You are not permitted to download, save or email this image. Visit image gallery to purchase the image.
Ms Griffin began her farming career over 25 years ago in New York State.
She first studied at Cornell University where she gained a bachelor's degree focused on animal sciences.
She then worked on conventional dairy farms before starting her own farm of 10 cows in 1989.
Over time, she built up her herd to 100 and in 1997 ran the first organic dairy farm in New York State.
In 2015, she moved to New Zealand and after meeting her fiance Rick Cameron. She has stayed ever since.
Ms Griffin now works on a sheep and beef farm in Milton and has started her own business called Next Level Grazing.
She calls herself a grazing coach and wants to spend the rest of her career helping other farmers.
''Working with nature gets the best results, grow more grass, enhance animal performance and build top soil.''
She said it was not about how many cows there were but how they were managed.
''It's not the cow, it's the how.''
Ms Griffin said farmers had to understand everything they had to work with in order to be successful.
She said managing a farm was not about working in straight lines, rather it was about working in circles as everything affects each other.
Ms Griffin's grazing methods have a significant focus on not overgrazing and growing a variety of tall plants with deeper roots.
She believed that using livestock on the land can actually mitigate carbon getting into the atmosphere.
''With taller planting and using livestock to graze this and trample it back into the soil ... ultimately, this will build up organic matter and mitigate carbon.''
From experience, Ms Griffin believed reducing livestock numbers was not a good environmental solution.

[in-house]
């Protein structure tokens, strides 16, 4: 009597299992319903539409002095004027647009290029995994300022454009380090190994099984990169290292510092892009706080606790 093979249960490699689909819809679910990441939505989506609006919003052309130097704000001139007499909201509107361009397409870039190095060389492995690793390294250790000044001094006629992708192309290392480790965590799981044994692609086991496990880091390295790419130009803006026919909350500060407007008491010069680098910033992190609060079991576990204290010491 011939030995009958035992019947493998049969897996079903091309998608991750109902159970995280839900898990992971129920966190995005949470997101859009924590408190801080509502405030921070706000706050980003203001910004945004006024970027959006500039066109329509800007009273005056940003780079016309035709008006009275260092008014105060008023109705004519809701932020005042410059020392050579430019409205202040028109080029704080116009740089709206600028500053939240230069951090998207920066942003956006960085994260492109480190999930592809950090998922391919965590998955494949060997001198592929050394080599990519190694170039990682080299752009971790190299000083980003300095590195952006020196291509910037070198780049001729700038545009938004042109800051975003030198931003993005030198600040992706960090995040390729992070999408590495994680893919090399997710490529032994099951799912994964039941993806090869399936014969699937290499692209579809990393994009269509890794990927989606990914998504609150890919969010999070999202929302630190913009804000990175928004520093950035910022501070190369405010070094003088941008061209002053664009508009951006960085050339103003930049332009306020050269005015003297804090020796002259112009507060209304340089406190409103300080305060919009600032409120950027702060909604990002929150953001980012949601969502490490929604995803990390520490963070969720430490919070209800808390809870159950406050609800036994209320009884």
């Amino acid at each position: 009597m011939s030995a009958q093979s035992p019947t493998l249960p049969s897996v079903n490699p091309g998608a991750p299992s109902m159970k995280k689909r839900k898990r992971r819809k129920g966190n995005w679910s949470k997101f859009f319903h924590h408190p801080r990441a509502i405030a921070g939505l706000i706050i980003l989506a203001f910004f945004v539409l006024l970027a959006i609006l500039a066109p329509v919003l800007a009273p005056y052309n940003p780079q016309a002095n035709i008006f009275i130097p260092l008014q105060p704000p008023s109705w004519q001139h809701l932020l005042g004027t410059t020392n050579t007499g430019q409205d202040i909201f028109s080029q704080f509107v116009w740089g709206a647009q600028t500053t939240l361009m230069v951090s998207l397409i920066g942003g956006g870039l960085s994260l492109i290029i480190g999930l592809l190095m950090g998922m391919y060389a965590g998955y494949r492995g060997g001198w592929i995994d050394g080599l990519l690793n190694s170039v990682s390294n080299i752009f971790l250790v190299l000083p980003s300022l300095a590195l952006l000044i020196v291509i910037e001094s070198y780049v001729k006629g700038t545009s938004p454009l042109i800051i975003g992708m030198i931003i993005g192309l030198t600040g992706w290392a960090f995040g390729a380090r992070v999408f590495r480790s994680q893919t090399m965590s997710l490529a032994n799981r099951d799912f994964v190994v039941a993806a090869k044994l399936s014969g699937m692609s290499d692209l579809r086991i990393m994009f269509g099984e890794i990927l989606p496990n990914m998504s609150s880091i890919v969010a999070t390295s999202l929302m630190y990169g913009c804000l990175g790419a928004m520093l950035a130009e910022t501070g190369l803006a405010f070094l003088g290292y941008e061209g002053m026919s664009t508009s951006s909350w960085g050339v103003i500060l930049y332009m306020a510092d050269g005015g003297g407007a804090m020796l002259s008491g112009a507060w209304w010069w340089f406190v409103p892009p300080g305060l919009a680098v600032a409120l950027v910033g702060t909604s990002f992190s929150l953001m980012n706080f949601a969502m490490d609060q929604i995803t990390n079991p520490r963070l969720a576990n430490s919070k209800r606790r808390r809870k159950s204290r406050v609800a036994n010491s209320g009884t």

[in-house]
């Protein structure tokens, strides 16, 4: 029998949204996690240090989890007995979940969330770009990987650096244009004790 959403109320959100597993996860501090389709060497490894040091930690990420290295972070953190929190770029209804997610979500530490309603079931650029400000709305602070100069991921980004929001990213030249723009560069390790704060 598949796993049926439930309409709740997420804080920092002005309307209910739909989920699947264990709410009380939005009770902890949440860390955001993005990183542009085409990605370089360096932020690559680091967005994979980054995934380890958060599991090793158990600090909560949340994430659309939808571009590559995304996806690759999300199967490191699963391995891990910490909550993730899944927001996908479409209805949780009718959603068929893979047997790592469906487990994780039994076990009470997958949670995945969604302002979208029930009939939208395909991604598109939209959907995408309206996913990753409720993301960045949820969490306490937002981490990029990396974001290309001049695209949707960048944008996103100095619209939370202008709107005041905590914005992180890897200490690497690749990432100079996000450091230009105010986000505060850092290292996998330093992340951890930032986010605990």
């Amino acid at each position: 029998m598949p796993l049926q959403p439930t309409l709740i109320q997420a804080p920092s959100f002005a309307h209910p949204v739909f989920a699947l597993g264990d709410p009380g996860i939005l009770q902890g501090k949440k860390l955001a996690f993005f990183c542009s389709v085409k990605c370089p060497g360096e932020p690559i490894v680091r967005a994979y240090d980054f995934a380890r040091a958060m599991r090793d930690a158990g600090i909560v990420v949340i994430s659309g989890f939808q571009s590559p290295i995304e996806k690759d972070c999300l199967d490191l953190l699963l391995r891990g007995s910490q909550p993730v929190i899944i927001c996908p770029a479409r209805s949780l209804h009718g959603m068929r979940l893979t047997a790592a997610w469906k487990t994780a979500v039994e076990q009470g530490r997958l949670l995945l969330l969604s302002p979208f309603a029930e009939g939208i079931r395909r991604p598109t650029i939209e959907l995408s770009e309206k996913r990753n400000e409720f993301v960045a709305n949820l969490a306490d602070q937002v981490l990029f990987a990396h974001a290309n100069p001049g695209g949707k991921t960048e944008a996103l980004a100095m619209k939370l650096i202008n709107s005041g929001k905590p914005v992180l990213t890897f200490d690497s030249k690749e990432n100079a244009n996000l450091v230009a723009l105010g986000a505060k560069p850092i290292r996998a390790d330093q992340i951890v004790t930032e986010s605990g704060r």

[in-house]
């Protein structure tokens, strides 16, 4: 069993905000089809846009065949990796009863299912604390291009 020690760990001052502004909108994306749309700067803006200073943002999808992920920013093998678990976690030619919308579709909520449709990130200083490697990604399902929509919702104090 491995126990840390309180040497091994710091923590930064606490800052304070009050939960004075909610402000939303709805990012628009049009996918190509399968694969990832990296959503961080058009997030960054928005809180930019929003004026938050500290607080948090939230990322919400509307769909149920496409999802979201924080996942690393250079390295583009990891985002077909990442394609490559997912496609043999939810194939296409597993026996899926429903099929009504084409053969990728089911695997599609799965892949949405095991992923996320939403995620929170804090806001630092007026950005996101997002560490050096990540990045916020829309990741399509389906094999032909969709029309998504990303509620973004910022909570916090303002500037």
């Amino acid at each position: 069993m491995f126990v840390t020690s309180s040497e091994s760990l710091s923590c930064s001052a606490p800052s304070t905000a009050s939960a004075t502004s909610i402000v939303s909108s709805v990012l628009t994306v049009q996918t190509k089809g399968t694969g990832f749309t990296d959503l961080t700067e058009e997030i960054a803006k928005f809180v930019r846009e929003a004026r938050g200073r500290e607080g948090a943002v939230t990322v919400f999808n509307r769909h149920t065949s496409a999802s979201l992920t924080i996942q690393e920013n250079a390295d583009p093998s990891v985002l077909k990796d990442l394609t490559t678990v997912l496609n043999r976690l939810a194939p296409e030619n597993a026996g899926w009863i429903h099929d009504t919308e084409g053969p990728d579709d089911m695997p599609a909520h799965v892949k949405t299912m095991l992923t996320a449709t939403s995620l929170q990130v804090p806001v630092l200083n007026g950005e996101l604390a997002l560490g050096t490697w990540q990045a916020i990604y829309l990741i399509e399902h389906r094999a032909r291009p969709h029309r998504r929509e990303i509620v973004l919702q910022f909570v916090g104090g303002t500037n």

''The vegan movement relies on crops such as soy bean, which have a solar organic matter less than 2% and when they are harvested they expose so much bare land.''
She said those practices were not regenerative and decreased top soil.
''By having livestock graze the land with good management it can actually increase top soil.''
Ms Griffin said New Zealand farmers were very conscious of their grazing systems and in some cases they were ''too good''.
'' The problem could be that farmers in New Zealand are doing 'too' good a job with their pastures, especially dairy farmers''
She said farmers had mastered grazing rye grass and white clover but these species performed best at lower grazing heights.
''I did not realise how much production I was missing out on until I started managing for many different taller species with a higher grazing wedge.
''I still had perennial rye grass and white clover but also had layers of grass and herbs above them harvesting extra solar energy for me.''
Ultimately, grazing the top one third to one-half of a taller grazing wedge was healthier for the stock and the soil, Ms Griffin said.